Sunday, March 24, 2013

Conservation Arboriculture: It's About to get Weird

Conservation arboriculture sees trees as more than just landscape fixtures, but as whole ecosystems, and argues for the intrinsic value of the macro and microscopic organisms living within mature and veteran trees.   Last week a buddy of mine forwarded me a whitesheet by Neville Fay on retrenchment pruning.  This form of management is a concept practiced in conservation arboriculture.

When trees are damaged in nature it`s usually due to some catastrophic event (i.e. severe wind storm). Branches damaged in this way have wood fibers break and tear, while bark is pulled away from limbs and jagged stubs are left behind. In the aftermath all manner of fungi and arthropods make a home in the tattered remains.  Fungi feed on the newly exposed wood, insects eat the fungi, birds eat the insects, and so on.

In landscapes, trees eventually mature to where their risk of failure reaches a threshold that some mitigating action must take place.  For conservation arborists, this is where retrenchment pruning comes in.  By using coronet cuts to mimic naturally damaged limbs after reduction pruning, conservation arborists invite the natural order of things to take place.  Another technique, natural fracture pruning, is simply tying rope to branches and applying force until the branch breaks. This seems to be most popular in the UK, but I've seen coronet cuts used at The Capilano Suspension Bridge in North Vancouver, British Columbia.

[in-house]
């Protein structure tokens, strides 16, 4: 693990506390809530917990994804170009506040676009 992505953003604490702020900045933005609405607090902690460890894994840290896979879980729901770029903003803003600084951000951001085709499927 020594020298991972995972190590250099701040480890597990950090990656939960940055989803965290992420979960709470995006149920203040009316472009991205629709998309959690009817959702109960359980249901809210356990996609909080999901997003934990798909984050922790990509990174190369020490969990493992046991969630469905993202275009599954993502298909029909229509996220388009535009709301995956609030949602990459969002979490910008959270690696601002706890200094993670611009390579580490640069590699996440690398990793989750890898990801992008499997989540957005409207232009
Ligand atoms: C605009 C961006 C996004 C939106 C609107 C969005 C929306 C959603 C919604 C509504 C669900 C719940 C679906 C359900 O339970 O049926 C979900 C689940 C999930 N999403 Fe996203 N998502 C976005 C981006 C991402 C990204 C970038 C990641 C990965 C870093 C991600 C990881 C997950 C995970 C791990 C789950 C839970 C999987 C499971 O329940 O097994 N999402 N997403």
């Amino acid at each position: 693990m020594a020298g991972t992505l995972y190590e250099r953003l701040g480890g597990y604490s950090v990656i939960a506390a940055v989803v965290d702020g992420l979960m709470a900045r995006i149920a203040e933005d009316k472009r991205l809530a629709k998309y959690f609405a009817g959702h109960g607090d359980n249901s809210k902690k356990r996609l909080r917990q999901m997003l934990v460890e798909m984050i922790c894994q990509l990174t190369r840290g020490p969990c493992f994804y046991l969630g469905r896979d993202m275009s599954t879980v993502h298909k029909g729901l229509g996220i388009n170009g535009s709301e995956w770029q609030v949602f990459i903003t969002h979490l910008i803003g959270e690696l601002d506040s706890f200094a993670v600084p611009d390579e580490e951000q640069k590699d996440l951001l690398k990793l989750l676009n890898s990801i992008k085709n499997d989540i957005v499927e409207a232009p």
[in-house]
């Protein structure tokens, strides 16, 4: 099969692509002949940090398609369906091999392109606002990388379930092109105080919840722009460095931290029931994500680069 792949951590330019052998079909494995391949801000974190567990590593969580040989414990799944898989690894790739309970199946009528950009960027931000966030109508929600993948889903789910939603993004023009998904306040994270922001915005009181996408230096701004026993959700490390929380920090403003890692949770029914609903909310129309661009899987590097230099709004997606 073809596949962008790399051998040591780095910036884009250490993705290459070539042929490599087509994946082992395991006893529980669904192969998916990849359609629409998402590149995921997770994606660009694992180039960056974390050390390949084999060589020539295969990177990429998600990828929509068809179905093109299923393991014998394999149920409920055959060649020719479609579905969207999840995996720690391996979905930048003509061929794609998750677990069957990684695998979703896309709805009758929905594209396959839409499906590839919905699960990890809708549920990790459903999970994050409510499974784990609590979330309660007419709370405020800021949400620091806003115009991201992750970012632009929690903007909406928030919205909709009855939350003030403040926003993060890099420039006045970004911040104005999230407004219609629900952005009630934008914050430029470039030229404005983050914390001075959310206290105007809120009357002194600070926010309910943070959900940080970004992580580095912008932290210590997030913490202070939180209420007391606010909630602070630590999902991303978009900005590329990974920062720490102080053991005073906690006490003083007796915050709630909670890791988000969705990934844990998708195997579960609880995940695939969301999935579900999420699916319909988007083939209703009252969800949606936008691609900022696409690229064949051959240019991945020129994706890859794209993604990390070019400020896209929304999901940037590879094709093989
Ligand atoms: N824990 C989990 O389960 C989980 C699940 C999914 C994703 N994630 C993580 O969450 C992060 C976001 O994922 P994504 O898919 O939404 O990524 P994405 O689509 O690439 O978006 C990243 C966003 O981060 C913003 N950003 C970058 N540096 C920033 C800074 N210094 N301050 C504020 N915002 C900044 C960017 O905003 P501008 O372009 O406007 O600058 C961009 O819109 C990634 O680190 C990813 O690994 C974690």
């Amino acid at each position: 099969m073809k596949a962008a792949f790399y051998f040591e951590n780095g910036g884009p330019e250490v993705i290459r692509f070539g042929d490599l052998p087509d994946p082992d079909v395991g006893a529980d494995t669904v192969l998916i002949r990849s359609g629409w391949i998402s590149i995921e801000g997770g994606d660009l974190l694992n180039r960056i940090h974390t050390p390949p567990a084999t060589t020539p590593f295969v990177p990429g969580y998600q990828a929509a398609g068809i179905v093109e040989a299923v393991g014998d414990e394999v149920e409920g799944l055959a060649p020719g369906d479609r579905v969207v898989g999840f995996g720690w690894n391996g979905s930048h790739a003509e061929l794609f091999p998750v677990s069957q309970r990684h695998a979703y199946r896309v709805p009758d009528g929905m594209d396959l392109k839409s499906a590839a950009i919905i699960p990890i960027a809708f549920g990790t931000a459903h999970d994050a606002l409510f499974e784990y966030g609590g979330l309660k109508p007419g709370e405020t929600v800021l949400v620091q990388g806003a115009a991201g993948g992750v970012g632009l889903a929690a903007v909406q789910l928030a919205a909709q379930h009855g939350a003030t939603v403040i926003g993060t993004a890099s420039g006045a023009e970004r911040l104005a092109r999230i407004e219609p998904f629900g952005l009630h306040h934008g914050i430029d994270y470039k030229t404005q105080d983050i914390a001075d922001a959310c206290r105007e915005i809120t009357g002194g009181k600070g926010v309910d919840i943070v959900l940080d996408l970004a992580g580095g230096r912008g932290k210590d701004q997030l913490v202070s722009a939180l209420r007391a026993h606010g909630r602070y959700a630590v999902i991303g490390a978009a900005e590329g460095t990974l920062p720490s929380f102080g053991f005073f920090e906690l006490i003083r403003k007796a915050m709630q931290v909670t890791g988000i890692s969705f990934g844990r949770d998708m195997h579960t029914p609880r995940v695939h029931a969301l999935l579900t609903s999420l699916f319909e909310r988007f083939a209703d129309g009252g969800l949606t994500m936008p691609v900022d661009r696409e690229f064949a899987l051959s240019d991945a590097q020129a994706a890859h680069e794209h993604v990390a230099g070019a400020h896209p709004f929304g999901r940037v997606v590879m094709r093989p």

Coronet cut in action. Pic from David Humphries
Final coronet. Pic from David Humphries
Obviously this isn't for everyone, or every tree.  In fact, retrenchment pruning seems to go against all traditional pruning techniques and goals.  This concept isn't meant for the feature tree in the average front yard.  But, this may be appropriate for that mature tree in the wood-line at the back of a property which poses a hazard to the swing set.  This idea may also work for any veteran tree that has fallen into the spiral of decline.  In the Capilano Suspension Bridge example, entrenchment pruning was used on declining trees along forested walkways before they became hazards.

Another thing to keep in mind, retrenchment pruning in its idealistic form can take decades of management.  Vigorous sprout growth can result from damaged limbs, and so with this form of tree management. Talk about commitment from both arborists and tree owners.  The long-term goals of all invested parties need to be discussed before this type of work is performed.

To learn more about entrenchment pruning and conservation arboriculture check out Tree Works Environmental's website:

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